The sum is \begin{align*}\frac{13}{21}\end{align*}.

Example 3

Find the sum: \begin{align*}\frac{1}{2} + \frac{2}{6} = \underline{\;\;\;\;\;\;\;\;\;}\end{align*}. Answer in simplest form.

First, check the denominators. The denominators are 2 and 6. The LCD is 6.

Then, rewrite the fractions with the common denominator.

\begin{align*}\frac{1}{2} &= \frac {3}{6} \\ \end{align*}

 \begin{align*}\frac {3}{6} + \frac{2}{6}\end{align*}

Next, add the fractions.

 \begin{align*}\frac {3}{6} + \frac{2}{6} = \frac{5}{6}\end{align*}

The fraction is in simplest form.

The sum is \begin{align*} \frac{5}{6}\end{align*}.

Example 4

Find the sum: \begin{align*}\frac{2}{3} + \frac{1}{9} = \underline{\;\;\;\;\;\;\;\;\;}\end{align*}. Answer in simplest form.

First, check the denominators. The denominators are 3 and 9. The LCD is 9.

Then, rewrite the fractions with the common denominator.

 \begin{align*}\frac{2}{3} &= \frac{6}{9}\\ \end{align*}

 \begin{align*}\frac{6}{9} + \frac{1}{9}\end{align*}

Next, add the fractions.

 \begin{align*}\frac{6}{9} + \frac{1}{9} = \frac {7}{9}\end{align*}

The fraction is in simplest form.

The sum is \begin{align*} \frac{7}{9}\end{align*}.

Example 5

Find the sum: \begin{align*}\frac{4}{5} + \frac{1}{3} = \underline{\;\;\;\;\;\;\;\;\;}\end{align*}. Answer in simplest form.

First, check the denominators. The denominators are 5 and 3. The LCD is 15.

Then, rewrite the fractions with the common denominator.

 \begin{align*}\frac{4}{5}& =\frac {12}{15} \\ \frac{1}{3} & =\frac {5}{15}\end{align*}

 \begin{align*}\frac {12}{15} + \frac {5}{15}\end{align*}

Next, add the fractions.

 \begin{align*}\frac {12}{15} + \frac {5}{15} = \frac {17}{15}\end{align*}

Finally, simplify the fraction. Convert the improper fraction to a proper fraction.

\begin{align*} \frac{17}{15} = 1 \frac {2}{15}\end{align*}

The sum is \begin{align*}1 \frac{2}{15}\end{align*}.

Review

Find the sum. Answer in simplest form.

  1. \begin{align*}\frac{3}{4} + \frac{1}{2} = \underline{\;\;\;\;\;\;\;\;\;}\end{align*} 
  2. \begin{align*}\frac{6}{7} + \frac{1}{2} = \underline{\;\;\;\;\;\;\;\;\;}\end{align*} 
  3. \begin{align*}\frac{2}{3} + \frac{1}{3} = \underline{\;\;\;\;\;\;\;\;\;}\end{align*}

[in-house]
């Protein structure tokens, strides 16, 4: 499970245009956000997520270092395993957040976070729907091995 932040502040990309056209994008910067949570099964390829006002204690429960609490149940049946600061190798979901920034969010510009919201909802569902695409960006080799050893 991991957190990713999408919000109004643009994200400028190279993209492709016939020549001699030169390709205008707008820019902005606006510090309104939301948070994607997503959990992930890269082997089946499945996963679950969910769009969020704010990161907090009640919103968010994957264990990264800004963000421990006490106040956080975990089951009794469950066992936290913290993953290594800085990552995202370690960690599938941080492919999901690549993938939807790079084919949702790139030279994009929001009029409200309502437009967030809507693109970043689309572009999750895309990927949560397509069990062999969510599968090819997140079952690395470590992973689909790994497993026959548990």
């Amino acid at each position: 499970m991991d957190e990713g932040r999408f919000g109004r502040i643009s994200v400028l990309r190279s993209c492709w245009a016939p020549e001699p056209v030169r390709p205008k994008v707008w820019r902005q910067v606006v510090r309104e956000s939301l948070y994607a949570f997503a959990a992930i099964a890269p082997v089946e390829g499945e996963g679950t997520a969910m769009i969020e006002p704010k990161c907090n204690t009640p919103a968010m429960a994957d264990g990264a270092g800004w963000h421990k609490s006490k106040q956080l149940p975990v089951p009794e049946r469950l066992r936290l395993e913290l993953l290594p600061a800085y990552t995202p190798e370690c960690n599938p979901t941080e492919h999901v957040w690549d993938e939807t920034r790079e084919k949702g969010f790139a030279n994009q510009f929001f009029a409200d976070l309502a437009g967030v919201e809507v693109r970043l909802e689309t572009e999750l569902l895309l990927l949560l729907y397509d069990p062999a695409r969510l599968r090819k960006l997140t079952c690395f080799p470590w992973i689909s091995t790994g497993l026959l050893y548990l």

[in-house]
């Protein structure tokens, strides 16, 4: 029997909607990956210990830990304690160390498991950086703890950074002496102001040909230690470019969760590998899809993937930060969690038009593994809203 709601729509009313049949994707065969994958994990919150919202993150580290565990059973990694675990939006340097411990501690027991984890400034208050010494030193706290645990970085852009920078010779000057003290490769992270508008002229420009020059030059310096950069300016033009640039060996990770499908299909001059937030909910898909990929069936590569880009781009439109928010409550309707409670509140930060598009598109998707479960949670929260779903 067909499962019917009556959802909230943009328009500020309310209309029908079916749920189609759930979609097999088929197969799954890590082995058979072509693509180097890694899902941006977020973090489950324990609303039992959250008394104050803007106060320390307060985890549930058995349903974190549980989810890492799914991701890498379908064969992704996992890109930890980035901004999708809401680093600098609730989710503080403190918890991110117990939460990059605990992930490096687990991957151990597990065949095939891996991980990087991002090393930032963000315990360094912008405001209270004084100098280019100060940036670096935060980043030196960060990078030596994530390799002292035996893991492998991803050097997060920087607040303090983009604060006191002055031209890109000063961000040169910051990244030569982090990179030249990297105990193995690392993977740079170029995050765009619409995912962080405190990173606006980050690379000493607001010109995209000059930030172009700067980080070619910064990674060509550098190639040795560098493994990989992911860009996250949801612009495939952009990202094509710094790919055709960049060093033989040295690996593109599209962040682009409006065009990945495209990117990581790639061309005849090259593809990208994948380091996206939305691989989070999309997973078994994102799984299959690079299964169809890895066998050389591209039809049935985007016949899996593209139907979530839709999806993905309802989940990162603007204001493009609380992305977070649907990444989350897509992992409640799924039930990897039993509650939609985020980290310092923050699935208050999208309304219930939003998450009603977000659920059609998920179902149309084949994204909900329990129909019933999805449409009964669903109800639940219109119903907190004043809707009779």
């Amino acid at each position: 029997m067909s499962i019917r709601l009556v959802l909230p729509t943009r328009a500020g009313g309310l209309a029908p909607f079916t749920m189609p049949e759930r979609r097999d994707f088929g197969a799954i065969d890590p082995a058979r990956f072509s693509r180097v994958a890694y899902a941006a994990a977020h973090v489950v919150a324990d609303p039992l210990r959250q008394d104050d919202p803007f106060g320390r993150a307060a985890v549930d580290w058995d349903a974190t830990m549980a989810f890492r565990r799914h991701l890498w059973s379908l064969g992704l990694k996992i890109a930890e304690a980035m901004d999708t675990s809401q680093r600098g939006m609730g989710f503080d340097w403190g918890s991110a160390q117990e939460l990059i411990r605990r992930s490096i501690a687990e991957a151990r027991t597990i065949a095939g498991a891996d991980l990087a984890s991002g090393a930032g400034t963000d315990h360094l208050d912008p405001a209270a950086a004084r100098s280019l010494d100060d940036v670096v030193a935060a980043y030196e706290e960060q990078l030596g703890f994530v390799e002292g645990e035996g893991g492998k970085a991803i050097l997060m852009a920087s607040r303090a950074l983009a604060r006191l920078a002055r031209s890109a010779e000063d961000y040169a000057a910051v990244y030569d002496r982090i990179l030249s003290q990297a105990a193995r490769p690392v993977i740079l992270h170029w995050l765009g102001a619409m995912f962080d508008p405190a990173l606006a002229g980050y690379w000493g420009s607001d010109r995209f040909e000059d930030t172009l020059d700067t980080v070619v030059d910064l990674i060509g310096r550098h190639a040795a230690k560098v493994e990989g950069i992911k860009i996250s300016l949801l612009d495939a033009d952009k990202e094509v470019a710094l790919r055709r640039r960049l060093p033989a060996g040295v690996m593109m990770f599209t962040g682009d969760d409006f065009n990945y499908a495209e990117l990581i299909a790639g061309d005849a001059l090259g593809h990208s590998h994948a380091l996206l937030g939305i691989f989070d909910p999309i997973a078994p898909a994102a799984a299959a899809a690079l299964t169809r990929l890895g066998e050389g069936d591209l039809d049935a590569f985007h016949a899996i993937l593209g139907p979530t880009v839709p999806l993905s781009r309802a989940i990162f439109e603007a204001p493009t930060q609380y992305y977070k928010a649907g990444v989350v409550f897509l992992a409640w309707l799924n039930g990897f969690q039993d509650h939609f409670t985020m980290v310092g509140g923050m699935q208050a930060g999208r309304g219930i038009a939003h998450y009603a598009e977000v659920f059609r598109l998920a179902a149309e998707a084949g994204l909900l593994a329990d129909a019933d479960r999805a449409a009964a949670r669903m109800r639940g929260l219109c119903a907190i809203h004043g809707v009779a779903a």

4. \begin{align*}\frac{2}{3} + \frac{1}{6} = \underline{\;\;\;\;\;\;\;\;\;}\end{align*} 
  5. \begin{align*}\frac{1}{2} + \frac{1}{8} = \underline{\;\;\;\;\;\;\;\;\;}\end{align*}
  6. \begin{align*}\frac{3}{6} + \frac{1}{3} = \underline{\;\;\;\;\;\;\;\;\;}\end{align*} 
  7. \begin{align*}\frac{6}{8} + \frac{1}{3} = \underline{\;\;\;\;\;\;\;\;\;}\end{align*}
  8. \begin{align*}\frac{4}{7} + \frac{1}{2} = \underline{\;\;\;\;\;\;\;\;\;}\end{align*}
  9. \begin{align*}\frac{4}{5} + \frac{1}{2} = \underline{\;\;\;\;\;\;\;\;\;}\end{align*}
  10. \begin{align*}\frac{3}{7} + \frac{1}{6} = \underline{\;\;\;\;\;\;\;\;\;}\end{align*}
  11. \begin{align*}\frac{5}{8} + \frac{2}{3} = \underline{\;\;\;\;\;\;\;\;\;}\end{align*}
  12. \begin{align*}\frac{6}{7} + \frac{1}{3} = \underline{\;\;\;\;\;\;\;\;\;}\end{align*}
  13. \begin{align*}\frac{9}{12} + \frac{1}{6} = \underline{\;\;\;\;\;\;\;\;\;}\end{align*}
  14. \begin{align*}\frac{8}{10} + \frac{1}{2} = \underline{\;\;\;\;\;\;\;\;\;}\end{align*}
  15. \begin{align*}\frac{6}{7} + \frac{3}{4} = \underline{\;\;\;\;\;\;\;\;\;}\end{align*}
  16. \begin{align*}\frac{3}{4} + \frac{2}{6} = \underline{\;\;\;\;\;\;\;\;\;}\end{align*}

Review (Answers)

To see the Review answers, open this PDF file and look for section 6.7. 

Resources

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Vocabulary

TermDefinition
Equivalent Fractions Equivalent fractions are fractions that can each be simplified to the same fraction. An equivalent fraction is created by multiplying both the numerator and denominator of the original fraction by the same number.
Least Common Multiple The least common multiple of two numbers is the smallest number that is a multiple of both of the original numbers.
Lowest Common Denominator The lowest common denominator of multiple fractions is the least common multiple of all of the related denominators.
Renaming fractions Renaming fractions means rewriting fractions with different denominators, but not changing the value of the fraction.